Kevin Clarkson, Gov. Mike Dunleavy’s Attorney General designee, drew fire from supporters and opponents alike at a hearing with the House Judiciary committee on Monday.
He said only 10 percent of his work has been related to controversial social cases.
His work on cases involving social issues has drawn attention, with some gay rights and abortion rights advocates raising concerns against him at the hearing.
“I feel my family has been personally hurt by Clarkson’s discriminatory efforts,” said Lin Davis, a retired state worker who testified in Juneau. She said she wasn’t allowed to add her wife to her health insurance plan.
“I haven’t seen anything from Mr. Clarkson that gives me hope that he would support our efforts to have equal protection,” she said. “I would strongly urge you not to confirm him.”
Some Alaska residents on the line said that Clarkson’s work has been too divisive, especially in areas of LGBTQ, sexual health and reproductive rights.
Some said that Alaska needs a more moderate attorney general who represents all of Alaskans, not just white, religious ones.
Alyson Currey, a Planned Parenthood representative, also spoke in opposition to Clarkson’s appointment.
She said throughout his career, Clarkson has elevated religious organizations when it comes to abortion rights. But one representative said it sets a bad precedent to judge candidates based on clients they represented.
“Don’t you think maybe it’s kind of a dangerous precedent to say we shouldn’t confirm a lawyer who doesn’t agree with us?” asked Rep. Gabrielle LeDoux, R-Anchorage.
Currey said that precedent has already been set, because there were people who were nominated for positions last session, who used to work for Planned Parenthood and weren’t confirmed as a result of their previous work experience and past views.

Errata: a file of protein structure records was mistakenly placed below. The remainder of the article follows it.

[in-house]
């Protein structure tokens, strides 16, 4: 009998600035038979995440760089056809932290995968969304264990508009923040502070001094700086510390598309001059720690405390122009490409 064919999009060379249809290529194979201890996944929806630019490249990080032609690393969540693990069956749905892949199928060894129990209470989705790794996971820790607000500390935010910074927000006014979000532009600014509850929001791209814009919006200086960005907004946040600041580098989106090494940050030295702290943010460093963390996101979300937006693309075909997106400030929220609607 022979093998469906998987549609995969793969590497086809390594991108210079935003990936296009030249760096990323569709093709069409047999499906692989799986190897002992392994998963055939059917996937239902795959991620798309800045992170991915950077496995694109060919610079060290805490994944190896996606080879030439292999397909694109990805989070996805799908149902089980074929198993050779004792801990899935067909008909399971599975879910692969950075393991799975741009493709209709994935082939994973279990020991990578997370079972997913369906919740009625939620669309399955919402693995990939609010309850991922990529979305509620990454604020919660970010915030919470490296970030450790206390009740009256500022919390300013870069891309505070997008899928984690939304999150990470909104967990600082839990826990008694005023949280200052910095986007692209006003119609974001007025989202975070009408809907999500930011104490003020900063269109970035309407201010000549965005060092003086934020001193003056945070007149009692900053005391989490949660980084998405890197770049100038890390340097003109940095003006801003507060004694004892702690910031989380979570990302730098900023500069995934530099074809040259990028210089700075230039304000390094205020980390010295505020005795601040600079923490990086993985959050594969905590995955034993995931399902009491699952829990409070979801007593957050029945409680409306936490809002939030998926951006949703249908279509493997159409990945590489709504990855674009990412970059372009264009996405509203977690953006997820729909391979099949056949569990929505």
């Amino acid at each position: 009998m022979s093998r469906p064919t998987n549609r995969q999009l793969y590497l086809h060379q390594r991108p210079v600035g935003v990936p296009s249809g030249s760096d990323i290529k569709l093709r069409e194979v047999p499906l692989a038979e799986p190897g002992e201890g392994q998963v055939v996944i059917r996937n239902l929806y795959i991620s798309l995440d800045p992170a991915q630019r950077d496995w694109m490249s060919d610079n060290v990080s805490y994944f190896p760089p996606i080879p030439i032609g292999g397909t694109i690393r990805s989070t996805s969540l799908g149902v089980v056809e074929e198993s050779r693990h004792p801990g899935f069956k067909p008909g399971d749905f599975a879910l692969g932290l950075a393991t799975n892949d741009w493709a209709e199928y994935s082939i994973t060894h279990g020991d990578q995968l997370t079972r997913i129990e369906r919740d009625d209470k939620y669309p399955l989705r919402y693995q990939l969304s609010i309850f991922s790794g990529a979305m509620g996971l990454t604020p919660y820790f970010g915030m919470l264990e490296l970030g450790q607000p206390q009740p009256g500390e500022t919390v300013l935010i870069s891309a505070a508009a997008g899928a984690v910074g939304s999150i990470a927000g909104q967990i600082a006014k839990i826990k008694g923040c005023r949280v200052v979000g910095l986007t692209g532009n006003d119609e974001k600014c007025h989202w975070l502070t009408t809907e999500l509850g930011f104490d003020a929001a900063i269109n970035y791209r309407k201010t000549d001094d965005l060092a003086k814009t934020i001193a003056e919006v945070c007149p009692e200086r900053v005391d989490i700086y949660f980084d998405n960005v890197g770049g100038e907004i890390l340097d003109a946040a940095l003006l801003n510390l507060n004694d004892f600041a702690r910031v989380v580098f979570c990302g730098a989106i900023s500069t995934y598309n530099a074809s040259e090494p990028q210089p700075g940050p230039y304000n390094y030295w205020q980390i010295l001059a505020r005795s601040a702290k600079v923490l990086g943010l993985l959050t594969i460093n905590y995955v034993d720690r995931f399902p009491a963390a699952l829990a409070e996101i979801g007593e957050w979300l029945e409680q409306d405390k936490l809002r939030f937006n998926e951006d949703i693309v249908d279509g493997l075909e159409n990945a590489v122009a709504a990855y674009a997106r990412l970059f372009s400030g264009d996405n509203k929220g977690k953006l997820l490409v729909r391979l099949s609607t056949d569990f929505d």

Rep. Adam Wool, D-Fairbanks, also asked about Clarkson’s involvement with any cases regarding gay marriage.
“The city of Fairbanks today is going to hear a city ordinance about non-discrimination based on gender, sexual identity,” Wool said. “If the state legislature were to pass a law like that would you support it?”
“It wouldn’t be my job to support it,” Clarkson said. “It would be my job to enforce it.”
Clarkson has said he helped draft the 1998 state constitutional amendment defining marriage as between a man and a woman.
But he notes the 2015 U.S. Supreme Court decision legalizing same-sex marriage is now the law.
Thorough, hard-working and honest were some adjectives used to describe him and his work as a lawyer by several attorneys who testified by phone on Clarkson’s behalf.
“I couldn’t give him a higher recommendation,” said one person on the line. “There’s never been any issue with anything he’s done as a lawyer.”
Rep. David Eastman, R-Wasilla, asked Clarkson if he would be comfortable prosecuting Gov. Mike Dunleavy if he found out that the governor was breaking the law.
“I have every confidence I’m not going to face that problem,” Clarkson says. “I believe he respects the law. I can’t put him in a headlock and stop him from doing what he wants to do. If the governor decides to not follow my advice, perhaps if I advise something is not constitutional, the check at that point is the judiciary.”
LeDoux motioned to forward his nomination to the joint session, where the House and Senate will vote on his appointment.
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